Anyone who enjoys spending time in the great outdoors knows that there are few things as refreshing as a good hike. However, before heading out on any hike, it's important to tell someone about your plans. This way, if something happens and you don't return when expected, someone will know where to look for you. There are a number of ways to let people know about your hiking plans. If you're hiking with a group, make sure to let the leader know your intended route and estimated return time. You can leave a note in your car or at your campsite detailing your plans if you're hiking alone. You can also use a hiking app like AllTrails to share your location with friends or family. By taking these simple precautions, you can help to ensure your safety while hiking.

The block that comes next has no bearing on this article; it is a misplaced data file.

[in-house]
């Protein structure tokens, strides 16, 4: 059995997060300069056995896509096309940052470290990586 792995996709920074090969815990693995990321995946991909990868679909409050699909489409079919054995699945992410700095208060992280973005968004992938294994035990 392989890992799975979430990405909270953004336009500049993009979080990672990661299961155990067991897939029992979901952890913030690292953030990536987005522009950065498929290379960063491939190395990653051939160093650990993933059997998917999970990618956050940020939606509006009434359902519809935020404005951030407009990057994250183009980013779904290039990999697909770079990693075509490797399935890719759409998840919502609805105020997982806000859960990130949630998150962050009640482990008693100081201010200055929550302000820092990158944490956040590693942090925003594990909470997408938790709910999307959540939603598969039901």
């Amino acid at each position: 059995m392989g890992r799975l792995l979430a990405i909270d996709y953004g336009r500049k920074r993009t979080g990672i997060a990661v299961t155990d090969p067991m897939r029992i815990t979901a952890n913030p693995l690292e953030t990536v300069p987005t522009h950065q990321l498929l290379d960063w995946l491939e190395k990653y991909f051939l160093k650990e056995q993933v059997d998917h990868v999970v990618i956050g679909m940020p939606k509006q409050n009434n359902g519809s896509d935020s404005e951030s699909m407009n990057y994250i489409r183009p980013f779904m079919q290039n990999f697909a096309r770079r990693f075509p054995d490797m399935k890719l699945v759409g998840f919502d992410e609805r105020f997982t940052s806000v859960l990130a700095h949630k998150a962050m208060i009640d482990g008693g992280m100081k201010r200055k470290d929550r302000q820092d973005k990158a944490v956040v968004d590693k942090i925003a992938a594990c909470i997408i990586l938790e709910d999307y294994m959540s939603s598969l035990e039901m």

Be Bear Aware

One of the most important things to remember when hiking in a rural area is to be bear aware. Bears are found in many rural areas, and they can pose a serious threat to hikers. If you're hiking in bear country, it's important to be aware of the risks and take steps to minimize them. First, make sure you understand bear behavior and what to do if you encounter one. Second, avoid areas where there is potential for bear encounters, such as berry patches or carcasses. And finally, make noise while you hike so as not to startle a bear that might be nearby.

To avoid potential conflicts with bears, make sure to keep your food and garbage stored properly. Additionally, avoid hiking at night, as this is when bears are most active. If you do encounter a bear, stay calm and do not approach it. Slowly back away from the bear and make yourself as small as possible. Avoid making direct eye contact, as this can be perceived as a challenge. If the bear does not retreat, use bear spray if you have it. And finally, if the bear attacks, fight back and focus your blows on its face and muzzle.